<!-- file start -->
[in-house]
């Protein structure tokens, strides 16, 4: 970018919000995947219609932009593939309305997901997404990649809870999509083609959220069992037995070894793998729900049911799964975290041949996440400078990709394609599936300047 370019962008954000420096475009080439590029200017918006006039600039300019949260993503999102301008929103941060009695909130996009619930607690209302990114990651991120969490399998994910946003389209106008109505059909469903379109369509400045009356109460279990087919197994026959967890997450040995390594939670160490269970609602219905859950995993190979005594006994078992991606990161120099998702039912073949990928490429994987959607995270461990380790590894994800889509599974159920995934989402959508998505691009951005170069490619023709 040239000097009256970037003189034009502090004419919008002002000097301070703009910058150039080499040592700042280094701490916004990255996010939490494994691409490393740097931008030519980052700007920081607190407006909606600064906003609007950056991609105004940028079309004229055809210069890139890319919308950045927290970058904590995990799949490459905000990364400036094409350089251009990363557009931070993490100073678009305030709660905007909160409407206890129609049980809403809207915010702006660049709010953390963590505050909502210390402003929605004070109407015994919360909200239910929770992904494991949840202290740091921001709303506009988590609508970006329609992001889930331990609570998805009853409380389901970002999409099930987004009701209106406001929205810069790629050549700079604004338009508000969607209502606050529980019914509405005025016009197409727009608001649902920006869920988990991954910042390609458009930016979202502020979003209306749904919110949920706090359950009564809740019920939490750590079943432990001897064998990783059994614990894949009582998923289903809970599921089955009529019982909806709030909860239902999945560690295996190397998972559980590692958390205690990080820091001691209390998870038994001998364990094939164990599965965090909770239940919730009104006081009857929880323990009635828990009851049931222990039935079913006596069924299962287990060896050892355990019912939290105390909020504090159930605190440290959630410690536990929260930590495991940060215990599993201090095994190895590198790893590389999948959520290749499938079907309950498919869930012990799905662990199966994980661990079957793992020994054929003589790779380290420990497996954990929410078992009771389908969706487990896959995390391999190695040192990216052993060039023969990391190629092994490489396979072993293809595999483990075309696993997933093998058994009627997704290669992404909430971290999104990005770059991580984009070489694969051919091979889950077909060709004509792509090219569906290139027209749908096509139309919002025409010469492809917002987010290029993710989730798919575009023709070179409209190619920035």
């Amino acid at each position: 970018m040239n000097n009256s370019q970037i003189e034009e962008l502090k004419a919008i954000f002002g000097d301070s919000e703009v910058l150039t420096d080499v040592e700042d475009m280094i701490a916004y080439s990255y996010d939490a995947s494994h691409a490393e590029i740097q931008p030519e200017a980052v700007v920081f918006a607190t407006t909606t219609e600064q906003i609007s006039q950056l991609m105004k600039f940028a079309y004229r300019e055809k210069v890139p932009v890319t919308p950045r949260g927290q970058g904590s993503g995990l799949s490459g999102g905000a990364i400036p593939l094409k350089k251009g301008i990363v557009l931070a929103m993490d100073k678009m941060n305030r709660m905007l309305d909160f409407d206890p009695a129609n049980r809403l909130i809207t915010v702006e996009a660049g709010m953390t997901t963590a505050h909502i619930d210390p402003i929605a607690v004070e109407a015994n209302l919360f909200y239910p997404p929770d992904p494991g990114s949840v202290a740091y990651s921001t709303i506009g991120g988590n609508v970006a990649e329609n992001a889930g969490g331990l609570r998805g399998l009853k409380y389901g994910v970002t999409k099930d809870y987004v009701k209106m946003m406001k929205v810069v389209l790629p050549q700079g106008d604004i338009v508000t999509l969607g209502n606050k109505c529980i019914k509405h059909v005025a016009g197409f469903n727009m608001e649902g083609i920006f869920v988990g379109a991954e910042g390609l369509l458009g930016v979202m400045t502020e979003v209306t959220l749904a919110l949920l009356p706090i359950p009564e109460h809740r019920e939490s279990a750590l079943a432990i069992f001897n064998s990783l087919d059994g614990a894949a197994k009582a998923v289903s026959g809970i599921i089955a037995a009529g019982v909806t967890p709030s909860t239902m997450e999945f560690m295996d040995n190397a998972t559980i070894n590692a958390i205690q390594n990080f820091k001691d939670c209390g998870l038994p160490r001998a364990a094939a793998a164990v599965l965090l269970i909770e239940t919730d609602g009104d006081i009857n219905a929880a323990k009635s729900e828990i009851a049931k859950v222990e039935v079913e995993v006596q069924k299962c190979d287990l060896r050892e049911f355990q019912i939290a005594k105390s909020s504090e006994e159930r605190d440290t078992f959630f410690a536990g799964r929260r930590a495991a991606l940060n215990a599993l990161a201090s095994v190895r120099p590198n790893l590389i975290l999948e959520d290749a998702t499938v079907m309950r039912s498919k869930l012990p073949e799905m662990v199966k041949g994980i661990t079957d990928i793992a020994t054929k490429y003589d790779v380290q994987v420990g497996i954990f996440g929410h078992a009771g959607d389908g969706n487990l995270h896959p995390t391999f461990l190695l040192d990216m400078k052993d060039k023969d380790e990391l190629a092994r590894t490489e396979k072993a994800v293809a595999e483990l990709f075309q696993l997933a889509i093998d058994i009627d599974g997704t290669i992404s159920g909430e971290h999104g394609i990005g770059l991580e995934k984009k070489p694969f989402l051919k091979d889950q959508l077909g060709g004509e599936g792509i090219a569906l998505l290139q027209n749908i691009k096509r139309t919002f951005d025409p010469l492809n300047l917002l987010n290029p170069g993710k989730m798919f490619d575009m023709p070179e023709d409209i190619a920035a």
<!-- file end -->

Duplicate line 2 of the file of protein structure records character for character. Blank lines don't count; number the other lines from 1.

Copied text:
């Protein structure tokens, strides 16, 4: 970018919000995947219609932009593939309305997901997404990649809870999509083609959220069992037995070894793998729900049911799964975290041949996440400078990709394609599936300047 370019962008954000420096475009080439590029200017918006006039600039300019949260993503999102301008929103941060009695909130996009619930607690209302990114990651991120969490399998994910946003389209106008109505059909469903379109369509400045009356109460279990087919197994026959967890997450040995390594939670160490269970609602219905859950995993190979005594006994078992991606990161120099998702039912073949990928490429994987959607995270461990380790590894994800889509599974159920995934989402959508998505691009951005170069490619023709 040239000097009256970037003189034009502090004419919008002002000097301070703009910058150039080499040592700042280094701490916004990255996010939490494994691409490393740097931008030519980052700007920081607190407006909606600064906003609007950056991609105004940028079309004229055809210069890139890319919308950045927290970058904590995990799949490459905000990364400036094409350089251009990363557009931070993490100073678009305030709660905007909160409407206890129609049980809403809207915010702006660049709010953390963590505050909502210390402003929605004070109407015994919360909200239910929770992904494991949840202290740091921001709303506009988590609508970006329609992001889930331990609570998805009853409380389901970002999409099930987004009701209106406001929205810069790629050549700079604004338009508000969607209502606050529980019914509405005025016009197409727009608001649902920006869920988990991954910042390609458009930016979202502020979003209306749904919110949920706090359950009564809740019920939490750590079943432990001897064998990783059994614990894949009582998923289903809970599921089955009529019982909806709030909860239902999945560690295996190397998972559980590692958390205690990080820091001691209390998870038994001998364990094939164990599965965090909770239940919730009104006081009857929880323990009635828990009851049931222990039935079913006596069924299962287990060896050892355990019912939290105390909020504090159930605190440290959630410690536990929260930590495991940060215990599993201090095994190895590198790893590389999948959520290749499938079907309950498919869930012990799905662990199966994980661990079957793992020994054929003589790779380290420990497996954990929410078992009771389908969706487990896959995390391999190695040192990216052993060039023969990391190629092994490489396979072993293809595999483990075309696993997933093998058994009627997704290669992404909430971290999104990005770059991580984009070489694969051919091979889950077909060709004509792509090219569906290139027209749908096509139309919002025409010469492809917002987010290029993710989730798919575009023709070179409209190619920035």